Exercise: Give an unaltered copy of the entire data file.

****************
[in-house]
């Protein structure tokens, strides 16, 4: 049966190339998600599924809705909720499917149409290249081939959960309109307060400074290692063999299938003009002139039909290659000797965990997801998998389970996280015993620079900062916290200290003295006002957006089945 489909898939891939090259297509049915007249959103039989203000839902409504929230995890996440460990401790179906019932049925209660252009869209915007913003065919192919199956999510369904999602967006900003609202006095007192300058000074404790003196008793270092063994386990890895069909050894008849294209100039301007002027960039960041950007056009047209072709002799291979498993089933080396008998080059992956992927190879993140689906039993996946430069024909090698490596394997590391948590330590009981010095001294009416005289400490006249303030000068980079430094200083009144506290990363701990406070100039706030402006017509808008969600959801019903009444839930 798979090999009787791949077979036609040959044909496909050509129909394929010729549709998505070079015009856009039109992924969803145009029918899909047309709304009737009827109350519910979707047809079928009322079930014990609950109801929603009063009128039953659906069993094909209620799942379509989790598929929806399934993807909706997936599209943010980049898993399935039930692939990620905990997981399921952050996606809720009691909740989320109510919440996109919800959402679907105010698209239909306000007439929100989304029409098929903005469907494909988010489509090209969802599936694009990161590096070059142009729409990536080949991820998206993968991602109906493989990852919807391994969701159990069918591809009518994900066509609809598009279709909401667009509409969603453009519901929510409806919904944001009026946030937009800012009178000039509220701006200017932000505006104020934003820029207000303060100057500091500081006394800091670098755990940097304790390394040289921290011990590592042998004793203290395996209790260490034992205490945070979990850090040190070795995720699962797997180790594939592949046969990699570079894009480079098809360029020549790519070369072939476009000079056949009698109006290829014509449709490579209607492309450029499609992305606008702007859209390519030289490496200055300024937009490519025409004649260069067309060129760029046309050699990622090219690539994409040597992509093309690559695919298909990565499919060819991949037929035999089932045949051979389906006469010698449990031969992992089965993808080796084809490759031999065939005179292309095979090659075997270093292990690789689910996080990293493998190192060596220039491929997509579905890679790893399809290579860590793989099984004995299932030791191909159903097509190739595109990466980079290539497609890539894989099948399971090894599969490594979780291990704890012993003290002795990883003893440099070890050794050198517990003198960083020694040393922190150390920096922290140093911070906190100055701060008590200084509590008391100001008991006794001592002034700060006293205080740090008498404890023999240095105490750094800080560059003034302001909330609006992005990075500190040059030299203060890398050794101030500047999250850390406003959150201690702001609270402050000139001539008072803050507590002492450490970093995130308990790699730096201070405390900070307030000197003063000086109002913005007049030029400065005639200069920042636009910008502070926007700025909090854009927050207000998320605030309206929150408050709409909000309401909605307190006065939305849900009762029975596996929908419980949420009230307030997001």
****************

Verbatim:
[in-house]
């Protein structure tokens, strides 16, 4: 049966190339998600599924809705909720499917149409290249081939959960309109307060400074290692063999299938003009002139039909290659000797965990997801998998389970996280015993620079900062916290200290003295006002957006089945 489909898939891939090259297509049915007249959103039989203000839902409504929230995890996440460990401790179906019932049925209660252009869209915007913003065919192919199956999510369904999602967006900003609202006095007192300058000074404790003196008793270092063994386990890895069909050894008849294209100039301007002027960039960041950007056009047209072709002799291979498993089933080396008998080059992956992927190879993140689906039993996946430069024909090698490596394997590391948590330590009981010095001294009416005289400490006249303030000068980079430094200083009144506290990363701990406070100039706030402006017509808008969600959801019903009444839930 798979090999009787791949077979036609040959044909496909050509129909394929010729549709998505070079015009856009039109992924969803145009029918899909047309709304009737009827109350519910979707047809079928009322079930014990609950109801929603009063009128039953659906069993094909209620799942379509989790598929929806399934993807909706997936599209943010980049898993399935039930692939990620905990997981399921952050996606809720009691909740989320109510919440996109919800959402679907105010698209239909306000007439929100989304029409098929903005469907494909988010489509090209969802599936694009990161590096070059142009729409990536080949991820998206993968991602109906493989990852919807391994969701159990069918591809009518994900066509609809598009279709909401667009509409969603453009519901929510409806919904944001009026946030937009800012009178000039509220701006200017932000505006104020934003820029207000303060100057500091500081006394800091670098755990940097304790390394040289921290011990590592042998004793203290395996209790260490034992205490945070979990850090040190070795995720699962797997180790594939592949046969990699570079894009480079098809360029020549790519070369072939476009000079056949009698109006290829014509449709490579209607492309450029499609992305606008702007859209390519030289490496200055300024937009490519025409004649260069067309060129760029046309050699990622090219690539994409040597992509093309690559695919298909990565499919060819991949037929035999089932045949051979389906006469010698449990031969992992089965993808080796084809490759031999065939005179292309095979090659075997270093292990690789689910996080990293493998190192060596220039491929997509579905890679790893399809290579860590793989099984004995299932030791191909159903097509190739595109990466980079290539497609890539894989099948399971090894599969490594979780291990704890012993003290002795990883003893440099070890050794050198517990003198960083020694040393922190150390920096922290140093911070906190100055701060008590200084509590008391100001008991006794001592002034700060006293205080740090008498404890023999240095105490750094800080560059003034302001909330609006992005990075500190040059030299203060890398050794101030500047999250850390406003959150201690702001609270402050000139001539008072803050507590002492450490970093995130308990790699730096201070405390900070307030000197003063000086109002913005007049030029400065005639200069920042636009910008502070926007700025909090854009927050207000998320605030309206929150408050709409909000309401909605307190006065939305849900009762029975596996929908419980949420009230307030997001």